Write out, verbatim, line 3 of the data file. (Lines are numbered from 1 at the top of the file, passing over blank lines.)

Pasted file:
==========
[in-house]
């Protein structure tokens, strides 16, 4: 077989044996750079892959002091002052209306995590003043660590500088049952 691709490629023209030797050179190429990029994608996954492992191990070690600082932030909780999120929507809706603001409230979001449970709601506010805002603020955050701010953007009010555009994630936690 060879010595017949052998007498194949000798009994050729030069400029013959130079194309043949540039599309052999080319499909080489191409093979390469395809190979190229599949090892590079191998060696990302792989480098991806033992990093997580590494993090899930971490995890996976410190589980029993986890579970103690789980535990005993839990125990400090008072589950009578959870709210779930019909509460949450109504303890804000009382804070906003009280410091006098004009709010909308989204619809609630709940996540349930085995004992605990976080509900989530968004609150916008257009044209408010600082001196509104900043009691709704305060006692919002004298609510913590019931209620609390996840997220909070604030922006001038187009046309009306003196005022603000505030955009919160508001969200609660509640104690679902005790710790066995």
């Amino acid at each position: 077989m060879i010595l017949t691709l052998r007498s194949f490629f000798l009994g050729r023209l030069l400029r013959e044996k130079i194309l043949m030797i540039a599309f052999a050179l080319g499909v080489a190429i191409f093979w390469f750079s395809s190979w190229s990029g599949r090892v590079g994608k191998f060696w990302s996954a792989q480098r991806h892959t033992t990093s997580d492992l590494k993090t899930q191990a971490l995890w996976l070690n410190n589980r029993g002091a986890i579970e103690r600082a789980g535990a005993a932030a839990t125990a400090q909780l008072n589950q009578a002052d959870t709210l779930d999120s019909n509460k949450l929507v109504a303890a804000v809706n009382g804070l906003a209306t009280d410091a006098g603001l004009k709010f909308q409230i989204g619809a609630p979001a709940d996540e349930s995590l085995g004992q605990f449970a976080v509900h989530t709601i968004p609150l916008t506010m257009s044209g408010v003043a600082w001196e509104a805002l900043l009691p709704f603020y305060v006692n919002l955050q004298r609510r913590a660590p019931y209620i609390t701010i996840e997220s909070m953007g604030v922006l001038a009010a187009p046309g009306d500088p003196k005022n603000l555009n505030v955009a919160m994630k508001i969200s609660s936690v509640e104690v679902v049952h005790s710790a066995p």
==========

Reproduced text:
């Amino acid at each position: 077989m060879i010595l017949t691709l052998r007498s194949f490629f000798l009994g050729r023209l030069l400029r013959e044996k130079i194309l043949m030797i540039a599309f052999a050179l080319g499909v080489a190429i191409f093979w390469f750079s395809s190979w190229s990029g599949r090892v590079g994608k191998f060696w990302s996954a792989q480098r991806h892959t033992t990093s997580d492992l590494k993090t899930q191990a971490l995890w996976l070690n410190n589980r029993g002091a986890i579970e103690r600082a789980g535990a005993a932030a839990t125990a400090q909780l008072n589950q009578a002052d959870t709210l779930d999120s019909n509460k949450l929507v109504a303890a804000v809706n009382g804070l906003a209306t009280d410091a006098g603001l004009k709010f909308q409230i989204g619809a609630p979001a709940d996540e349930s995590l085995g004992q605990f449970a976080v509900h989530t709601i968004p609150l916008t506010m257009s044209g408010v003043a600082w001196e509104a805002l900043l009691p709704f603020y305060v006692n919002l955050q004298r609510r913590a660590p019931y209620i609390t701010i996840e997220s909070m953007g604030v922006l001038a009010a187009p046309g009306d500088p003196k005022n603000l555009n505030v955009a919160m994630k508001i969200s609660s936690v509640e104690v679902v049952h005790s710790a066995p």